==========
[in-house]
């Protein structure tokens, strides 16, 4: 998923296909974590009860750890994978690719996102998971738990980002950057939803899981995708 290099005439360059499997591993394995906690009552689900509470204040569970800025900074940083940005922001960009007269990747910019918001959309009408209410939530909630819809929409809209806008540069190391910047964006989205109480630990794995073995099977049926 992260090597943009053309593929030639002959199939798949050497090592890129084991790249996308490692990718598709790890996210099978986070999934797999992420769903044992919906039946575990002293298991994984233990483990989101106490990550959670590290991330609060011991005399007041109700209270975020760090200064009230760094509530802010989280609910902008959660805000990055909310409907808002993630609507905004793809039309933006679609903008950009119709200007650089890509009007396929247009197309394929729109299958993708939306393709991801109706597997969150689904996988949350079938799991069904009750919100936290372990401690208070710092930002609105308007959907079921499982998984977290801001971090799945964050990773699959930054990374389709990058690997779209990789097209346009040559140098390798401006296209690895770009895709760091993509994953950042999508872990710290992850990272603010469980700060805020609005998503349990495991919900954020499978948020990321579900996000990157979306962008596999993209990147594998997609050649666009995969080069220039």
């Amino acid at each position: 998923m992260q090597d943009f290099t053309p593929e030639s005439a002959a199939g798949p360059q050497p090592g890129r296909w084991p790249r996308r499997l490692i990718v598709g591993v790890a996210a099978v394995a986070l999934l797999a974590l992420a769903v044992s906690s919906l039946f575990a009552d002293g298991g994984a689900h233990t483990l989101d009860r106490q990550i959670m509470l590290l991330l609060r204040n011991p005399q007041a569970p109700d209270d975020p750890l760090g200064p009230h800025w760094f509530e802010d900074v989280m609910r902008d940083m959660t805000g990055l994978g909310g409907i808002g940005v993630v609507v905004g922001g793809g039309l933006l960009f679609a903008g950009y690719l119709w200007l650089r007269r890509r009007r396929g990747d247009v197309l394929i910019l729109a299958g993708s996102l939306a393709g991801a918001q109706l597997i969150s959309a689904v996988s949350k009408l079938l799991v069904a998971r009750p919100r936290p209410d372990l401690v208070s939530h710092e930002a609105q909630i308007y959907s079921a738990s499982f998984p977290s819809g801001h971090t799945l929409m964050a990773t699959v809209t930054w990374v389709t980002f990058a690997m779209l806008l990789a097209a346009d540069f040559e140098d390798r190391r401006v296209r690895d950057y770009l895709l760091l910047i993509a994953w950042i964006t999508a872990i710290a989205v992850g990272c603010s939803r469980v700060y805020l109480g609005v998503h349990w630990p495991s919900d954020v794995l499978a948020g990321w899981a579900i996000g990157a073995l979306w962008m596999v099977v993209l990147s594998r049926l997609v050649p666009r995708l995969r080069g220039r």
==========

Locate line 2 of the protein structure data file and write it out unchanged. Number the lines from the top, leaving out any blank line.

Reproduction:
């Protein structure tokens, strides 16, 4: 998923296909974590009860750890994978690719996102998971738990980002950057939803899981995708 290099005439360059499997591993394995906690009552689900509470204040569970800025900074940083940005922001960009007269990747910019918001959309009408209410939530909630819809929409809209806008540069190391910047964006989205109480630990794995073995099977049926 992260090597943009053309593929030639002959199939798949050497090592890129084991790249996308490692990718598709790890996210099978986070999934797999992420769903044992919906039946575990002293298991994984233990483990989101106490990550959670590290991330609060011991005399007041109700209270975020760090200064009230760094509530802010989280609910902008959660805000990055909310409907808002993630609507905004793809039309933006679609903008950009119709200007650089890509009007396929247009197309394929729109299958993708939306393709991801109706597997969150689904996988949350079938799991069904009750919100936290372990401690208070710092930002609105308007959907079921499982998984977290801001971090799945964050990773699959930054990374389709990058690997779209990789097209346009040559140098390798401006296209690895770009895709760091993509994953950042999508872990710290992850990272603010469980700060805020609005998503349990495991919900954020499978948020990321579900996000990157979306962008596999993209990147594998997609050649666009995969080069220039």